US President-elect Donald Trump gives a press conference January 11, 2017 in New York. (DON EMMERT/AFP/Getty Images)

U.S. stocks slipped to session lows, before recovering ground, on Wednesday as drug stocks took a beating after Donald Trump’s comments on drug pricing in his first formal news conference after his election victory.

The President-elect lashed out at pharmaceutical companies, saying they were “getting away with murder” by charging high drug prices.

Drug pricing has become a lightning rod for criticism with several drugmakers coming under federal investigation for price gouging.

The S&P 500 healthcare index, which reversed course following Mr. Trump’s comments, was down about 1 per cent and on track for its worst day since Nov. 22.

The Nasdaq biotechnology index lost 2.4 per cent. Both indexes are on track to snap a six-day winning streak.

“We expect the U.S. biotech and pharmaceutical sector to be very volatile in the coming days and any mergers and acquisition will not be that easy,” said Naeem Aslam, chief market analyst at ThinkMarkets UK.

The top five losers on the S&P 500 were healthcare-related stocks, led by Pfizer. Amgen weighed the most on the Nasdaq, while J&J was the biggest drag on the Dow.

“In times like this the expectation is for an erratic, choppy environment, however we have not got anything earth shattering,” said Andre Bakhos, managing director at Janlyn Capital in Bernardsville, NJ.

The Dow Jones Industrial Average was up 55.17 points, or 0.28 percent, at 19,910.7, the S&P 500 was up 0.91 points, or 0.04 per cent, at 2,269.81 and the Nasdaq Composite was down 3.68 points, or 0.07 per cent, at 5,548.14.

Five of the 11 major S&P sectors were lower.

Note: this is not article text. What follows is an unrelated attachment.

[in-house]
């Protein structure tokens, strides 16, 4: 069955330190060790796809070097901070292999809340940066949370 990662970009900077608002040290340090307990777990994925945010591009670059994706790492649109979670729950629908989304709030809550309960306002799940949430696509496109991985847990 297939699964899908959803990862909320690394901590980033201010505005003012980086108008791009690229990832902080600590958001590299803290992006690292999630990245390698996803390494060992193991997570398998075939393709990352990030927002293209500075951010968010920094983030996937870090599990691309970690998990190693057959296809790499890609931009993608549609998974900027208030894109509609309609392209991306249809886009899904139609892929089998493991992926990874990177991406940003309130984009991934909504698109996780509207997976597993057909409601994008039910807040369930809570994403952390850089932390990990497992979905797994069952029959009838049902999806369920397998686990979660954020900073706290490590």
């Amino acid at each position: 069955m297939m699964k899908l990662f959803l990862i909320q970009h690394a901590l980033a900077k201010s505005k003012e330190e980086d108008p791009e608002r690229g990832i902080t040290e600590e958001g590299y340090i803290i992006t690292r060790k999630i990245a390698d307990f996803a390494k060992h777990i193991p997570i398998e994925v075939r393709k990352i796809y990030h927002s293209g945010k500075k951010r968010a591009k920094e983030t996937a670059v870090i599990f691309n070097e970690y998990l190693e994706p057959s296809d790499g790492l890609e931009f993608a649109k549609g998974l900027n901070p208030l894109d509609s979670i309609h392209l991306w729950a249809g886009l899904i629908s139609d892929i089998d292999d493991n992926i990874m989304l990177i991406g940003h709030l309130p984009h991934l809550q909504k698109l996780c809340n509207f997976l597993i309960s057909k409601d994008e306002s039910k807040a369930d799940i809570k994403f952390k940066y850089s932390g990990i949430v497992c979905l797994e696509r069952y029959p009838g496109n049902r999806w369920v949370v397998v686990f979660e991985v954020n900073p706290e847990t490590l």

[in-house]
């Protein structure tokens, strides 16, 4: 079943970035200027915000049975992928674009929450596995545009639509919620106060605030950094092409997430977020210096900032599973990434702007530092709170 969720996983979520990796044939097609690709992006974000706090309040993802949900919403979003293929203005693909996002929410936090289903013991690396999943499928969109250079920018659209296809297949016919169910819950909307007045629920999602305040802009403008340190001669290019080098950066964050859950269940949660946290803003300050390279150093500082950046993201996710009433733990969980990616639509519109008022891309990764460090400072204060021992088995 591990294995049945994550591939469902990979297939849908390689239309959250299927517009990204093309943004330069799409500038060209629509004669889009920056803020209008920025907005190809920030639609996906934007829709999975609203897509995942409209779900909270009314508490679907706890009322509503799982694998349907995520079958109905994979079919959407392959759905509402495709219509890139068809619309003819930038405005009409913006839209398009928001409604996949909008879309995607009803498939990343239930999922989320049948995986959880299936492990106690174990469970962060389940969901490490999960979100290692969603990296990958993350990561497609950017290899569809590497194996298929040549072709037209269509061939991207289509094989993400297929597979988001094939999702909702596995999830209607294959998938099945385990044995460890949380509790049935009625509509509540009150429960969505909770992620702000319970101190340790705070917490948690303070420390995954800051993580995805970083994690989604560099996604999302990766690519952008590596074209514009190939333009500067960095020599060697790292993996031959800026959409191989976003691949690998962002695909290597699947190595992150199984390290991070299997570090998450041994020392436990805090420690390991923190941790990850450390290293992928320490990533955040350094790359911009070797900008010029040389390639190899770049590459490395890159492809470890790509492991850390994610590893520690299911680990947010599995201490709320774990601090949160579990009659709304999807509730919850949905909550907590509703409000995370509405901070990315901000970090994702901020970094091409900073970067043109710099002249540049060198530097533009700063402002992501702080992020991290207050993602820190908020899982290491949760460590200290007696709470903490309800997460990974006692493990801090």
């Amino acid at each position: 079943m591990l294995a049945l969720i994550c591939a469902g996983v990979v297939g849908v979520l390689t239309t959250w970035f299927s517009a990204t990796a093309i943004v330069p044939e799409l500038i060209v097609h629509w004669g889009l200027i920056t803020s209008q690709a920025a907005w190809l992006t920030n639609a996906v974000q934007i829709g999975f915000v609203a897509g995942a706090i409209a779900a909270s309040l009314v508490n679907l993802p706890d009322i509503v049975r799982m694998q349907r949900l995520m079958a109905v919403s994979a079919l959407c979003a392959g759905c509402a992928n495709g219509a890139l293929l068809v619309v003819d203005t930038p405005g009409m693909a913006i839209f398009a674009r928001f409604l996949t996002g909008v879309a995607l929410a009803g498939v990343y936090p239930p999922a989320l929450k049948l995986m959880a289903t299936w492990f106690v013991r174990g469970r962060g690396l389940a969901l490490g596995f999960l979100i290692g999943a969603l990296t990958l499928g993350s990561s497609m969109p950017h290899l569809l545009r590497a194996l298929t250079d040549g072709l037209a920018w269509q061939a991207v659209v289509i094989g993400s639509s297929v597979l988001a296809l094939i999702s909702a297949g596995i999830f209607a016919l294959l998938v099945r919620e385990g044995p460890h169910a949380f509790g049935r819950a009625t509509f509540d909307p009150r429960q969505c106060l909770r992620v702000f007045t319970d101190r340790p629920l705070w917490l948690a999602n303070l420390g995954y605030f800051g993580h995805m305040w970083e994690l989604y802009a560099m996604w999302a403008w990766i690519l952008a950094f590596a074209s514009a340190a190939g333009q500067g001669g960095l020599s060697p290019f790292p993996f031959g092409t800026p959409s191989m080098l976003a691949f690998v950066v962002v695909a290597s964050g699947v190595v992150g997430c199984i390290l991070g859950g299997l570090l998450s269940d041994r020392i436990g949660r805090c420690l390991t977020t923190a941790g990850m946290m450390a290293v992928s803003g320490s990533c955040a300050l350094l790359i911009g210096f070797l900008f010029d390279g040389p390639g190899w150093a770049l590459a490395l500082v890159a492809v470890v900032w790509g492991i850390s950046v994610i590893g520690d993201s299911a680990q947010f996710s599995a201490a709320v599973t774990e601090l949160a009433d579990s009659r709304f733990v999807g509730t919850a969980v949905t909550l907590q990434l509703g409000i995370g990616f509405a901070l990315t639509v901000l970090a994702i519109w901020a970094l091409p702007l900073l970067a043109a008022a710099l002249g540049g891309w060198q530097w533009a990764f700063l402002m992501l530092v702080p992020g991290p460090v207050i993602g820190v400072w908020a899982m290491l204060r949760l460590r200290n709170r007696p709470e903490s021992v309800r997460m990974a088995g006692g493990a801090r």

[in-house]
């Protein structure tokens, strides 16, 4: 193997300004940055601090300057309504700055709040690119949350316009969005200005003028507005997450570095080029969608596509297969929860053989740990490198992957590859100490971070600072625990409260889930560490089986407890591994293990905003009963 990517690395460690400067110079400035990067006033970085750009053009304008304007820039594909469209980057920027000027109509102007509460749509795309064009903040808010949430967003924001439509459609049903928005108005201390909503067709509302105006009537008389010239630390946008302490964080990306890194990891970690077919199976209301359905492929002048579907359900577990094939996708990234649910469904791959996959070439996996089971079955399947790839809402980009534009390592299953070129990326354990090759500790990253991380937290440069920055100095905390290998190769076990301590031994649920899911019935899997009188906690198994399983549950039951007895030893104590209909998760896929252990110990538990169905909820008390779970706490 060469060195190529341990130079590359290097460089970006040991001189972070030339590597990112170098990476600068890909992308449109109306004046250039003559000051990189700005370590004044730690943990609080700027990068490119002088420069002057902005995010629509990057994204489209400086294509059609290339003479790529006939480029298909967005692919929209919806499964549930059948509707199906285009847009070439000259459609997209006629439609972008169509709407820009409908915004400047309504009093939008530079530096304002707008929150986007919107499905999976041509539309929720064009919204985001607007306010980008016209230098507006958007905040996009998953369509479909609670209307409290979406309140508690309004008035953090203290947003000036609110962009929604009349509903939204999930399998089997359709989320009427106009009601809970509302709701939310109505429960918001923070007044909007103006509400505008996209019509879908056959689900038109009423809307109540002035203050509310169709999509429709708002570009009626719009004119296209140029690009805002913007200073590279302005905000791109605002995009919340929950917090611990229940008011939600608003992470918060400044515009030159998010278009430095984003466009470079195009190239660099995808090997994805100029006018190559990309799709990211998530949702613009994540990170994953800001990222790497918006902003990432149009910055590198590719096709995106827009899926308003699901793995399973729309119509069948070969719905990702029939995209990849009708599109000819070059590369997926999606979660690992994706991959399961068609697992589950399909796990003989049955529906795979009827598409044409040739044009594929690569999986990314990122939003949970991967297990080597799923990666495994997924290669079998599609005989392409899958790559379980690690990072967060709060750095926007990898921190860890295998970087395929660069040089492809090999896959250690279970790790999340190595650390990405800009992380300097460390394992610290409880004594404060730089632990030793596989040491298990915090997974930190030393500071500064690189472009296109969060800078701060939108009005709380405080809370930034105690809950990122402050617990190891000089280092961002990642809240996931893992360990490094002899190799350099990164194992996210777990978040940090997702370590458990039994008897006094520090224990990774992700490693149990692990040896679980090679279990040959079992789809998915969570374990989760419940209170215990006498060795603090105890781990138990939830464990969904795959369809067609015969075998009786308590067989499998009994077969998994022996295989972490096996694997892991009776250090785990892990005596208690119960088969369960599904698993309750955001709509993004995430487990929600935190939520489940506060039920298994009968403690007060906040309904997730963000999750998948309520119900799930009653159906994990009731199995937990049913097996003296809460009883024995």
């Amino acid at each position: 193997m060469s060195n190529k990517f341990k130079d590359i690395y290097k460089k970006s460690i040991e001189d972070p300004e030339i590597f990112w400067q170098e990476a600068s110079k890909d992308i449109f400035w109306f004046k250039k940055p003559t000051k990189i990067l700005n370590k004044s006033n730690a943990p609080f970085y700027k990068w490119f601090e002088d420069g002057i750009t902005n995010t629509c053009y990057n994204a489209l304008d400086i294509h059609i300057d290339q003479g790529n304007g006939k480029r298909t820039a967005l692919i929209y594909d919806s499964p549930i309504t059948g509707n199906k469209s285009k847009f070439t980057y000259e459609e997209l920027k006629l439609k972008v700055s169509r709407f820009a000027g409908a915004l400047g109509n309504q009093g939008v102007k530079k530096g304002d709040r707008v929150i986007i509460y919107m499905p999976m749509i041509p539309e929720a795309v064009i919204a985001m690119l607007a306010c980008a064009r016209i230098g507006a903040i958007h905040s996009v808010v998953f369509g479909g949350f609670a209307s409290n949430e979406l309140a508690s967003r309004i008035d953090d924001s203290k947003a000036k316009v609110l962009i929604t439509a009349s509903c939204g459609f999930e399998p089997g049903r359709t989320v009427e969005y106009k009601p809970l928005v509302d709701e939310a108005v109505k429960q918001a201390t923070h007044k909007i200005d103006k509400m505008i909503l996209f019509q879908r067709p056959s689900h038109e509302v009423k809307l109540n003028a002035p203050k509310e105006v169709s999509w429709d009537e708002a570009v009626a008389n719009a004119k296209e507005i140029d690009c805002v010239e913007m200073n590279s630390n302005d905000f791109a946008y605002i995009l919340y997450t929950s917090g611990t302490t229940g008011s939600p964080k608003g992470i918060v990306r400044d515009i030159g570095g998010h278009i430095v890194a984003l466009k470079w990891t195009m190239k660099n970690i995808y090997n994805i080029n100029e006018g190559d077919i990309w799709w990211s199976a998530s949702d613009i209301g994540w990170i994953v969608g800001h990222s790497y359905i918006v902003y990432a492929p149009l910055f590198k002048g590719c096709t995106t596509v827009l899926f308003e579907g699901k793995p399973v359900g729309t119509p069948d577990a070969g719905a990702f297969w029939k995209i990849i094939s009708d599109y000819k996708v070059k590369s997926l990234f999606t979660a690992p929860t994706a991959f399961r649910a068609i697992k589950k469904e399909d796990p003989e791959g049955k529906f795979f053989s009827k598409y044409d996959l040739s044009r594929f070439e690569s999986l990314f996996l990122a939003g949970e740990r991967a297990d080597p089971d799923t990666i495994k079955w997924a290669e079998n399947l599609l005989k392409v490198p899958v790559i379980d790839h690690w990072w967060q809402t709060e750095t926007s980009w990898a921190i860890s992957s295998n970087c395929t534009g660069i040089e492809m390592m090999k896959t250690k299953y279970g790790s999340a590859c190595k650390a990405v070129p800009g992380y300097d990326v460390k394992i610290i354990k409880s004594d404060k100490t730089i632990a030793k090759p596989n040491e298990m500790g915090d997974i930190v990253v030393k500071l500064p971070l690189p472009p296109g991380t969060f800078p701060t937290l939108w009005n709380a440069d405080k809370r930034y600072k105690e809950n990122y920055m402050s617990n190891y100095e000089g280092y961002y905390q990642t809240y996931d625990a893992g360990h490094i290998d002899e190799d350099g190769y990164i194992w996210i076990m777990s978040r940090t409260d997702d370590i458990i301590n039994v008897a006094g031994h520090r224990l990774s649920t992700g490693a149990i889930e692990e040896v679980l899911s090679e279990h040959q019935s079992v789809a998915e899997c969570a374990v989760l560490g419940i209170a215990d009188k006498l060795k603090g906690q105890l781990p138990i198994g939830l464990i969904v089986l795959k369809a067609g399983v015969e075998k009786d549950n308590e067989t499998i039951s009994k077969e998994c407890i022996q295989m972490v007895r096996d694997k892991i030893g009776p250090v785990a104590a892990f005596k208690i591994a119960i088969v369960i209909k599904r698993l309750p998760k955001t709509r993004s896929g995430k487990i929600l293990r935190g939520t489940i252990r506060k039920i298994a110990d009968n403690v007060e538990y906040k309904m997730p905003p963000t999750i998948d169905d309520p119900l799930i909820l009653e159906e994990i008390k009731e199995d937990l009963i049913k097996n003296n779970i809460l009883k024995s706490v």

Energy stocks rose tracking a more-than-2-per-cent gain in oil prices. That helped limit losses.

Merck’s near 3-per-cent rise and Goldman Sachs’s near 1-per-cent increase helped keep the Dow afloat.

Lockheed Martin dropped about 1 per cent after Mr. Trump said the F-35 fighter jet project “is way behind schedule and billions over budget.”

Canada’s main stock index erased slight gains during Mr. Trump’s speech.

The Toronto Stock Exchange’s S&P/TSX composite index was up 13.49 points, or 0.09 per cent, to 15,439.77 at 12:19 p.m.

The index’s health care group was down 2.2 per cent.

Department store operator Hudson’s Bay Co fell 6.9 per cent to $9.46, extending a sharp fall to a record low in the prior session as its poor holiday season sales and lower outlook led several banks to slash price targets on the stock.

Oil increased after a government report showed U.S. refiners processed a record amount of crude last week.

Refineries nationwide used 17.1 million barrels a day of crude last week, according to the Energy Information Administration, the most in weekly data going back to 1989. Refineries operated at the highest utilization rate since September before they perform planned seasonal maintenance. Oil stockpiles rose 4.1 million barrels, more than the 1.5 million barrel increase forecast by analysts surveyed by Bloomberg.

“Refineries are cranking out production to build fuel stockpiles before they go into maintenance,” said Craig Bethune, a fund manager at Manulife Asset Management Ltd. in Toronto who focuses on energy and natural resources investments. “Seasonally, it’s not that unusual to see big inventory builds.”

West Texas Intermediate crude for February delivery rose $1.15 a barrel on the New York Mercantile Exchange. Brent for March settlement rose $1.31 to $54.95 a barrel on the London-based ICE Futures Europe exchange.

Mexico’s peso weakened to a historic low of 22 per dollar on Wednesday, shortly after Mr. Trump began his news conference.

The peso was the worst-performing major currency last year, weakening 20 per cent against the dollar as Trump closed in on the U.S. presidency.

The currency pared losses slightly after passing the psychological 22 peso barrier to trade at 21.90 per dollar, dipping 0.45 per cent.

The peso’s depreciation has sped up in the first few days of 2017. Trump told major automakers last week to expect high taxes on vehicles made in Mexico that are sold in the United States as he attempts to bring back manufacturing jobs.

This article was sourced from